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Food imports bad for economy of Tanzania

Staff Writer |
Employing about 65.5% of Tanzanians, contributing 29 percent to GDP and comprising 30% of exports and 65% of inputs to the industrial sector, agriculture is the veritable backbone of the economy.

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But one could be forgiven for thinking that adequate public investment is being poured into the sector to add value to the livelihoods of at least 35 million Tanzanians.

Budgetary allocations in the agriculture sector are inadequate and have been the cause of its slow growth, making higher earnings for the rural population a far-fetched dream.

Worse still, poor investment in agriculture has made Tanzania in particular and Africa in general a net food importer, wasting the limited financial resources that could have been invested in the sector and create millions of jobs.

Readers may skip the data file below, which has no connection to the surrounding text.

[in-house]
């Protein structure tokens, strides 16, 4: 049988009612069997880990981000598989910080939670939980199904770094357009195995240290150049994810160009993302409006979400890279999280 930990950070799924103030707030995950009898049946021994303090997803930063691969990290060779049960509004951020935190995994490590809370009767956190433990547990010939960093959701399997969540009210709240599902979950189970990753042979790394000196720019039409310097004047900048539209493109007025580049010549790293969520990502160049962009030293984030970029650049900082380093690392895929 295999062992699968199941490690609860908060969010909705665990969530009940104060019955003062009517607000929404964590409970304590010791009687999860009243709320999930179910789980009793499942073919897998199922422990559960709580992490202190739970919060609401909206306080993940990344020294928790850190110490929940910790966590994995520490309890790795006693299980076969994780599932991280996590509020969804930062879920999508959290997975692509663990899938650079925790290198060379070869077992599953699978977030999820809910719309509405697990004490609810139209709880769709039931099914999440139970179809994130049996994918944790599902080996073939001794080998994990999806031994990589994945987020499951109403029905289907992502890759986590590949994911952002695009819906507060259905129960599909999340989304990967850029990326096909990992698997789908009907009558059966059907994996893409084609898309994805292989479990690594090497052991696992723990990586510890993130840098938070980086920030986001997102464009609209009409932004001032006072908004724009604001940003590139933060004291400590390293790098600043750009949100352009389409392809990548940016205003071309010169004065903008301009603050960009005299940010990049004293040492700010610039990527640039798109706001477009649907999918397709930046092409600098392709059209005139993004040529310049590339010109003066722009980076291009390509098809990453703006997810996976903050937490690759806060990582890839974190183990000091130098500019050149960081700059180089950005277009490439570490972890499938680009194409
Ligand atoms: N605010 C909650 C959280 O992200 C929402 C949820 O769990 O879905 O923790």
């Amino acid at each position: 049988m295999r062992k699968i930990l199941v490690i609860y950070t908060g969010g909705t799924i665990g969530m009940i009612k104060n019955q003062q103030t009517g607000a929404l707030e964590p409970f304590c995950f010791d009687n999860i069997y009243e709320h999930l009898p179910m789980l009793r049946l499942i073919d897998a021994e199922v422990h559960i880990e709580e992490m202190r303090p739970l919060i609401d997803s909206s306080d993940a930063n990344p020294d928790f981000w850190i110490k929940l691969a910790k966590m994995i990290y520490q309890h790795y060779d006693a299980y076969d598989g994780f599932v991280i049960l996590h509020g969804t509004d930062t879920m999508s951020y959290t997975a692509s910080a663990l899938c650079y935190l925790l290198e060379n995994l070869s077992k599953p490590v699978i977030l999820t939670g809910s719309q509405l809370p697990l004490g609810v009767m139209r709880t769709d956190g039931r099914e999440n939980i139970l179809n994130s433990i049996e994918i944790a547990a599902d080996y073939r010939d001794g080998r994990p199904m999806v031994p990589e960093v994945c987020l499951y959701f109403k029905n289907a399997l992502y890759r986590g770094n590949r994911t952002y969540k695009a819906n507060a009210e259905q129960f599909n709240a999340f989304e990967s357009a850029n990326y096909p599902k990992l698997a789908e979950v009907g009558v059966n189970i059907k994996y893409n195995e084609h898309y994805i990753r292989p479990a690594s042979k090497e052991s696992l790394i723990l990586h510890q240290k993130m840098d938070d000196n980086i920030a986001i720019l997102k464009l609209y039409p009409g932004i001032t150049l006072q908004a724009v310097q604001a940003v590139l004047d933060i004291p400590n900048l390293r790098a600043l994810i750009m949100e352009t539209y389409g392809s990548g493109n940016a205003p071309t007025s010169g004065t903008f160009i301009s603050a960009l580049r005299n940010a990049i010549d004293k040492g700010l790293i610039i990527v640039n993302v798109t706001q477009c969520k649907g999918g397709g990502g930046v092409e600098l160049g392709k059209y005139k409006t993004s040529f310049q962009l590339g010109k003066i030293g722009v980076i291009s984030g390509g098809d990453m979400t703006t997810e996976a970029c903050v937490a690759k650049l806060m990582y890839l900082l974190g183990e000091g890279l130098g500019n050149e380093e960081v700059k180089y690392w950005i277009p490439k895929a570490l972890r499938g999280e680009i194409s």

Lack of political will to invest in agriculture in Africa has led to a vicious cycle that could keep costing the continent billions of dollars annually.

The president of the UN's International Fund for Agricultural Development (IFAD), Mr Kanayo Nwanze, says Africa spends $35 billion a year to import food, money that could have been used to create jobs in agriculture. While Africa has a quarter of the world's arable land, it only generates 10 percent of global agricultural output.

Tanzania's food import situation is worrying. Available statistics show that the country spent Sh885.8 billion ($421.8 million) on food and foodstuff imports in the 12 months between May 2015 and May 2016, according to the Bank of Tanzania.

This is equivalent to 88.5 percent of the total budget for the agriculture sector in 2015/16.

Most of imports are food that is not adequately produced in the country such as wheat and of processed food products such as oil, sugar, dairy and poultry products.


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